compensating for friction related components in the integral component while still under control of any control model from the list of: I, PI, PID.
generating a second dither signal prior to the first dither signal, known as a pre-dither signal, for the at least one axis of rotation or translation by means of signal generator; and
compensating for friction related components in the integral component while still under control of any control model from the list of: I, PI, PID.
27. The method according to claim 26, further comprising:
switching to a pre-dither control model; and
applying a gain (Ki) to a speed control loop using an integrator means according to a ramp function during a time period under the pre-dither control.
switching to a pre-dither control model; and
applying a gain (Ki) to a speed control loop using an integrator means according to a ramp function during a time period under the pre-dither control.
28. The method according to claim 26, further comprising:
switching from normal control via a ramp transition to any of: pre-dither control, compliant control.
switching from normal control via a ramp transition to any of: pre-dither control, compliant control.
29. The method according to claim 28, further comprising:
varying the length of the period of the ramp transition.
varying the length of the period of the ramp transition.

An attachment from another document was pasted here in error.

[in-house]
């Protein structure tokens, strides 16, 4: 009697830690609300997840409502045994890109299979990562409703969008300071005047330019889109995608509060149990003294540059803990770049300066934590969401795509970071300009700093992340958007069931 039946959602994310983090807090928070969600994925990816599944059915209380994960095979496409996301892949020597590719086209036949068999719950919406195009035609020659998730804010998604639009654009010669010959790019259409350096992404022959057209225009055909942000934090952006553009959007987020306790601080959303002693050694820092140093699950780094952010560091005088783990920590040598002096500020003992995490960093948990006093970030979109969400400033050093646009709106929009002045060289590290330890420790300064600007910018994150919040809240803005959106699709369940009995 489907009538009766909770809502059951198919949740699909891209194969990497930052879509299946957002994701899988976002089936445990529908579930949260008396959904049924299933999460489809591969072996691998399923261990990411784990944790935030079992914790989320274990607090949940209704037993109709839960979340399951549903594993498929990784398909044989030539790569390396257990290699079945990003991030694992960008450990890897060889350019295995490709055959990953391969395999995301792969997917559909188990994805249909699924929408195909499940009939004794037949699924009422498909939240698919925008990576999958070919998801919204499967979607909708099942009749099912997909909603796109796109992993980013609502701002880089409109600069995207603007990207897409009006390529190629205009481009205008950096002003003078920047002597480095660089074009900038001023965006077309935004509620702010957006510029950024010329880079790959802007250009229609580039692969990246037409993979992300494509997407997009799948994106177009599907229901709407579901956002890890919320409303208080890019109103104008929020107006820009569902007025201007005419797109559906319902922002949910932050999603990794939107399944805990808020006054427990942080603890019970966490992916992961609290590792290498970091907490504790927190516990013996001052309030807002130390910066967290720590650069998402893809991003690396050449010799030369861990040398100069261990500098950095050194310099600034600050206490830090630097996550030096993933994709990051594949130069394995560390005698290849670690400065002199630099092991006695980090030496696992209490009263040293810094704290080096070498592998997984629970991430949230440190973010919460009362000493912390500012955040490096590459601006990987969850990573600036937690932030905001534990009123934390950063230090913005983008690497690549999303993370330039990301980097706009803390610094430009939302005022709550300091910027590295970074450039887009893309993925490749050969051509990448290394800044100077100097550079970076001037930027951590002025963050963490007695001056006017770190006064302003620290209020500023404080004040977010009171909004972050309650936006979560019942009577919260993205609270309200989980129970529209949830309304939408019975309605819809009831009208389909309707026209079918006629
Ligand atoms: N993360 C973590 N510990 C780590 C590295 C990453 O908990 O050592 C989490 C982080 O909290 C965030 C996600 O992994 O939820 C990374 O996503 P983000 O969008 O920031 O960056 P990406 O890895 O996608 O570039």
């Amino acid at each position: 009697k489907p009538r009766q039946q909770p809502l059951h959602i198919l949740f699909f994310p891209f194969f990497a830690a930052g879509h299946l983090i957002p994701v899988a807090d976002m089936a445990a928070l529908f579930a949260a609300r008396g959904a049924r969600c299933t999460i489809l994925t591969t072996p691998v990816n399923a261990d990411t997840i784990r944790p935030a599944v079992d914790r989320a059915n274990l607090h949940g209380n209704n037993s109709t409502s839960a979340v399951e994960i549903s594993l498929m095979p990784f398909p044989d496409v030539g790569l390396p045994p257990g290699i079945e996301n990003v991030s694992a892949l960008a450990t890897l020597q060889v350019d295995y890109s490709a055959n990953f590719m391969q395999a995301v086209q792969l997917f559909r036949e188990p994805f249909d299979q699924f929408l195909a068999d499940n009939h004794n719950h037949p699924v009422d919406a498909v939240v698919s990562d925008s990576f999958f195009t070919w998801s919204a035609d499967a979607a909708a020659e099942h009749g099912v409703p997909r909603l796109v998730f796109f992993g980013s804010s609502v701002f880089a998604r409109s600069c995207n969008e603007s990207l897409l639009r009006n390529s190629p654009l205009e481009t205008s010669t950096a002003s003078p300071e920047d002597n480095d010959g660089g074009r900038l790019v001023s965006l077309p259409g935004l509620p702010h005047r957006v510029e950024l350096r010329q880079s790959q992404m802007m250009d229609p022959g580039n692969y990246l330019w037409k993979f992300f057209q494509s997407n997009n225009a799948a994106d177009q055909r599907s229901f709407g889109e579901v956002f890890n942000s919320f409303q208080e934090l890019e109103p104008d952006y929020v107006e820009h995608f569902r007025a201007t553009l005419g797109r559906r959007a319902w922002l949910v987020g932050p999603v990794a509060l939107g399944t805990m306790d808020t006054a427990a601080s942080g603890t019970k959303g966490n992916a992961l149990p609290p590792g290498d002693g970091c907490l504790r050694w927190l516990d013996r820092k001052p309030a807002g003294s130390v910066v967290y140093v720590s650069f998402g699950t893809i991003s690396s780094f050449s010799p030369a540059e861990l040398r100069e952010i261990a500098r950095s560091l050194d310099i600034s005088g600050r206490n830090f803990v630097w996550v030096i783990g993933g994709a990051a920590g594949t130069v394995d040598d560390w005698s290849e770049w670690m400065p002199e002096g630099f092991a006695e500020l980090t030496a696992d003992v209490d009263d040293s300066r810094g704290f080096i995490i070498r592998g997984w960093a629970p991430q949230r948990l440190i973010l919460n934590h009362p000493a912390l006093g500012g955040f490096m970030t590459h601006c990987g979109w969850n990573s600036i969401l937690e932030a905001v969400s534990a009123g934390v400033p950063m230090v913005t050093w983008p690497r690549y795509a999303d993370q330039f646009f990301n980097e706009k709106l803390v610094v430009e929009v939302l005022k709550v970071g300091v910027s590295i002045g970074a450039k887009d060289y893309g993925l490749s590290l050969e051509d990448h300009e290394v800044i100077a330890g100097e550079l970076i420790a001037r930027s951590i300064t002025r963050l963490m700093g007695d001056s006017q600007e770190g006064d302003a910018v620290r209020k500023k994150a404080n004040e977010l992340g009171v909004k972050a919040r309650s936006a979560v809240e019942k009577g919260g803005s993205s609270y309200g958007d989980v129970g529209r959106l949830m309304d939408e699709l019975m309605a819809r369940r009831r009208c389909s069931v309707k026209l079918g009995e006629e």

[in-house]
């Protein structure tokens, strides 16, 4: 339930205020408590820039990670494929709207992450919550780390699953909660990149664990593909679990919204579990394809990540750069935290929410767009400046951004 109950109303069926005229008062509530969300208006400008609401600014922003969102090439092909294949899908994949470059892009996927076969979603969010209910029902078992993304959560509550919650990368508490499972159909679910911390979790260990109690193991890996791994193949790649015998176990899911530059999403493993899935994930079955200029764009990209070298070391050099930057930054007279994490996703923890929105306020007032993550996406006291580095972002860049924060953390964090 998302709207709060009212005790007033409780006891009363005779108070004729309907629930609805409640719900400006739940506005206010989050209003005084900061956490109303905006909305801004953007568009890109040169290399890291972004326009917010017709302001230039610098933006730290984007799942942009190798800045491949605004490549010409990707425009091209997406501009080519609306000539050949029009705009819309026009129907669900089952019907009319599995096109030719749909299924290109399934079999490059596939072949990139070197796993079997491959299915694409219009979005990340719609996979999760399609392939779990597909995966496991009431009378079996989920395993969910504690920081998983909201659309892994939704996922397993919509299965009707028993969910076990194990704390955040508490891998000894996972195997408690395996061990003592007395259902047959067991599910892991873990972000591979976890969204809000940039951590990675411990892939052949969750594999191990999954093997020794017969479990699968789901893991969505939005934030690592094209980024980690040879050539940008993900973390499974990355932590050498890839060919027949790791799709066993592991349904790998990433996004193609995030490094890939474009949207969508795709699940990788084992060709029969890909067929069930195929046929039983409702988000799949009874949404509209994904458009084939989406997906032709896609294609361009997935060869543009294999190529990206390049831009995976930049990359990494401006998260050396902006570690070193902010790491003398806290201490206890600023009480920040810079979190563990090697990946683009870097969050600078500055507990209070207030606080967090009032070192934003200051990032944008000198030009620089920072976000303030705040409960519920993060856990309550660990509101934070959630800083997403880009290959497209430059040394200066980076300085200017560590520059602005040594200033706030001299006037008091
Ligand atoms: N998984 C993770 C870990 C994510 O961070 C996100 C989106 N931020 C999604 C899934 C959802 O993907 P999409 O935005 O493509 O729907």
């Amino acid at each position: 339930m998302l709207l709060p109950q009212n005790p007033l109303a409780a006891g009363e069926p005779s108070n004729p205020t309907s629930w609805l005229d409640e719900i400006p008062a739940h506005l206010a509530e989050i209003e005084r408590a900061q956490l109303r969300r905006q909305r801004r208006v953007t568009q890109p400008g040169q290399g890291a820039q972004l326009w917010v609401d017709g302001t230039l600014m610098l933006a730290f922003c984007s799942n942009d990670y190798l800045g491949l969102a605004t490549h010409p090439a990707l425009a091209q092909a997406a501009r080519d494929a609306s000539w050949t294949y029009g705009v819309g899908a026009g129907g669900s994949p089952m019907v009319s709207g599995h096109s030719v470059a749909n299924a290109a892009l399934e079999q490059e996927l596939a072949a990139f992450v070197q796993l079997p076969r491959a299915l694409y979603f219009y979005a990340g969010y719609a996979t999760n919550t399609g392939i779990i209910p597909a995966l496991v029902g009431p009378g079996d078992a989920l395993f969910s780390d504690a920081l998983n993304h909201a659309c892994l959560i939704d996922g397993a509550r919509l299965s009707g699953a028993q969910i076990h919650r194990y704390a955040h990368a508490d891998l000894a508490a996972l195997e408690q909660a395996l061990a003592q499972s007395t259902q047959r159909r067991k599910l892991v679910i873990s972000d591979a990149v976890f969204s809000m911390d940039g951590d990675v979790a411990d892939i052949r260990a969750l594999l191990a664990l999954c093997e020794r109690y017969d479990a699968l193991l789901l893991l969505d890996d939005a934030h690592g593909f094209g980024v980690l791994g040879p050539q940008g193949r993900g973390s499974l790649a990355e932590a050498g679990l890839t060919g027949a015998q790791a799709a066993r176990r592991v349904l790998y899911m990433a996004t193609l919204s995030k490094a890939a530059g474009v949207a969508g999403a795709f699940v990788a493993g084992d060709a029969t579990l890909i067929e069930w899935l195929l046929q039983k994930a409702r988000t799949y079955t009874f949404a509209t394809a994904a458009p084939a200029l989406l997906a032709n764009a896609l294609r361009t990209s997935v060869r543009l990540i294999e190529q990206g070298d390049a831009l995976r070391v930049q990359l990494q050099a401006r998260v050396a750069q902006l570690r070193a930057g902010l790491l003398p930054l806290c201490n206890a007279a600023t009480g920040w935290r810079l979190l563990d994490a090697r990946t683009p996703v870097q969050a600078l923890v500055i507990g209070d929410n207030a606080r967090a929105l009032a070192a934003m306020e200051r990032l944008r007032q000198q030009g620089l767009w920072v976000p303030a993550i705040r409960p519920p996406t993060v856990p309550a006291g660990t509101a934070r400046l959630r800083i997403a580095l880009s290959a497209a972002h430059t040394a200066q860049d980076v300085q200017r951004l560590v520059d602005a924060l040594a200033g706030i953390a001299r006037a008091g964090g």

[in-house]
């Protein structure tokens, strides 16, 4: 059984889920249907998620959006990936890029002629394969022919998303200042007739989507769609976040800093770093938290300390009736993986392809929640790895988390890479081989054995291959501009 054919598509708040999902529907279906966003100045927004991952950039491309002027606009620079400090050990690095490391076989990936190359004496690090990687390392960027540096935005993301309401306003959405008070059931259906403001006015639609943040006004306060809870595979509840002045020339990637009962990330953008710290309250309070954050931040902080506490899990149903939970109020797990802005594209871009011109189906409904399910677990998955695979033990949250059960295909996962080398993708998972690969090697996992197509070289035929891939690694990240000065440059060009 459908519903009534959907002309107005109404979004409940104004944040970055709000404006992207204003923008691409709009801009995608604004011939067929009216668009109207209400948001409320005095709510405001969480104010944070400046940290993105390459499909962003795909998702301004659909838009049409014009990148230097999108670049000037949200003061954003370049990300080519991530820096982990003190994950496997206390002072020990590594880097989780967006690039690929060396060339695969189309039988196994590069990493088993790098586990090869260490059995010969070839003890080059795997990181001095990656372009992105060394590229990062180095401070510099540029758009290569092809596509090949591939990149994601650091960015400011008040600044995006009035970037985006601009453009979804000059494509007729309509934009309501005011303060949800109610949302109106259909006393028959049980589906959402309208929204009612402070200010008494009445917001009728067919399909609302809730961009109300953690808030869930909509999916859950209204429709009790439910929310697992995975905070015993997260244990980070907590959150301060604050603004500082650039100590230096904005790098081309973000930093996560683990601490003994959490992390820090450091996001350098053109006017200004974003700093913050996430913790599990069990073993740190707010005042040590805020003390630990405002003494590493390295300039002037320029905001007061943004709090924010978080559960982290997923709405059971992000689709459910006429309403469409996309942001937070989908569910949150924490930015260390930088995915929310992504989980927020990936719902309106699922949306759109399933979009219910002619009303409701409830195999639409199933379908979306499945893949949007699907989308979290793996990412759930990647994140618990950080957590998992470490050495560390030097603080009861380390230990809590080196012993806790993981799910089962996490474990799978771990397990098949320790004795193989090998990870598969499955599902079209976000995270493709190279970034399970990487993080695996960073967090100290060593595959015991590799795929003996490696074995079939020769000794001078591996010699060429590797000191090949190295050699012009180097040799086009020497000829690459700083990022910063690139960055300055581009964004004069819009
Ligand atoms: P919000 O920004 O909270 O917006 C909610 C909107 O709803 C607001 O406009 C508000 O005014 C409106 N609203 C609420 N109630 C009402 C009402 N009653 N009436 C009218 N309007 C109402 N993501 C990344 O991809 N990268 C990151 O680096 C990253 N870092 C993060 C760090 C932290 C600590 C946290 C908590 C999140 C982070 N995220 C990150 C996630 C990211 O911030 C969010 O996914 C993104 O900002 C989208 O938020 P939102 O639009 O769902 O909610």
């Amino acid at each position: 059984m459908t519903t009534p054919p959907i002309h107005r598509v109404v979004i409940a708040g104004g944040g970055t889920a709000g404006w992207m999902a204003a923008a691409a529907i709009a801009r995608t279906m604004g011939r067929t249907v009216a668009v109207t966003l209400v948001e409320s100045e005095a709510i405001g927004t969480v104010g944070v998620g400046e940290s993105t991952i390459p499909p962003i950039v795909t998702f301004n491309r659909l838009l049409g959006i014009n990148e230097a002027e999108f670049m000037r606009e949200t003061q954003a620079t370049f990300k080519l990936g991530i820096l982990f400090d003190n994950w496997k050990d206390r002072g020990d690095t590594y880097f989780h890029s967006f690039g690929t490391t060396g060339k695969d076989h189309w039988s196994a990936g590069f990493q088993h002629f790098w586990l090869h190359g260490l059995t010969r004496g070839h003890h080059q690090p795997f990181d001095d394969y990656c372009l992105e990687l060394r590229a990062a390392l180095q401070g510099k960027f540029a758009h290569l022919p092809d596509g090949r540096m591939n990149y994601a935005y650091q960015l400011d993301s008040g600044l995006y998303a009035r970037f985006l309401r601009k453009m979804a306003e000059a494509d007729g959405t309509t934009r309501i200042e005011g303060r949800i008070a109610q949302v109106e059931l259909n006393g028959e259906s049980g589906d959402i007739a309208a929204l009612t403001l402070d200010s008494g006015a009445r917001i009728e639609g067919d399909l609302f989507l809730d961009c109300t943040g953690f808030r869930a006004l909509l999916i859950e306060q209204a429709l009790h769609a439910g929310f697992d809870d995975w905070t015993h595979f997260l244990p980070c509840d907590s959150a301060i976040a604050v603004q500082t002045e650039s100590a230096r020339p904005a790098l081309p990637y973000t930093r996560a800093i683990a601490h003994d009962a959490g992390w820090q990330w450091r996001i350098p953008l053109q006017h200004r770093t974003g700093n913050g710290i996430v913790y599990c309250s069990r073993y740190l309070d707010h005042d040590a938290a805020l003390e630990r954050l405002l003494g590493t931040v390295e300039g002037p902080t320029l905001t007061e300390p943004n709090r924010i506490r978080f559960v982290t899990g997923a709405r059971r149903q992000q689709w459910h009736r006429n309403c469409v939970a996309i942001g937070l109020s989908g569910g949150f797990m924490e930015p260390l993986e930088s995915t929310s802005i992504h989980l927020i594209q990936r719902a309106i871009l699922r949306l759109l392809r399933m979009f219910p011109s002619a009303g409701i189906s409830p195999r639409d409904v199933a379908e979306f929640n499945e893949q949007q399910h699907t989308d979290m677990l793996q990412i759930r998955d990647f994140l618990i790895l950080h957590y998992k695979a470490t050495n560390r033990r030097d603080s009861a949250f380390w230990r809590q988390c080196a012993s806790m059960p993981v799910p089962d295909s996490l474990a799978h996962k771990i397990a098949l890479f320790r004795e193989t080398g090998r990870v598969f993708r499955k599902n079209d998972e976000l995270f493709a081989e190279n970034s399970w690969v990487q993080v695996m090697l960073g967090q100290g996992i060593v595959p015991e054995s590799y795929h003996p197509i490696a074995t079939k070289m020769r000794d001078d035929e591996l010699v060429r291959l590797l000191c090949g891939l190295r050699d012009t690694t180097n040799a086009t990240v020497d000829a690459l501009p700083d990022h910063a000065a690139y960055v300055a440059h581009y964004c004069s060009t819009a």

30. The method according to claim 29, further comprising:
varying the slope of the transition of the ramp function in order to provide a transfer coefficient that is suitable for transition in relation to a dither signal or a pre-dither signal.
varying the slope of the transition of the ramp function in order to provide a transfer coefficient that is suitable for transition in relation to a dither signal or a pre-dither signal.
31. The method according to claim 23, further comprising:
switching to normal control from compliant control via a ramp transition.
switching to normal control from compliant control via a ramp transition.
32. A method according to claim 23, further comprising:
switching to compliant control;
sending any change in gravity torque (ΔFG) while not under I, PI or PID control to a low pass filter;
sending the filtered gravity torque change value (ΔFG) for comparison with a reference model value; and
making a feed forward adjustment for changes in gravity torque.
switching to compliant control;
sending any change in gravity torque (ΔFG) while not under I, PI or PID control to a low pass filter;
sending the filtered gravity torque change value (ΔFG) for comparison with a reference model value; and
making a feed forward adjustment for changes in gravity torque.
33. The method according to claim 23, further comprising: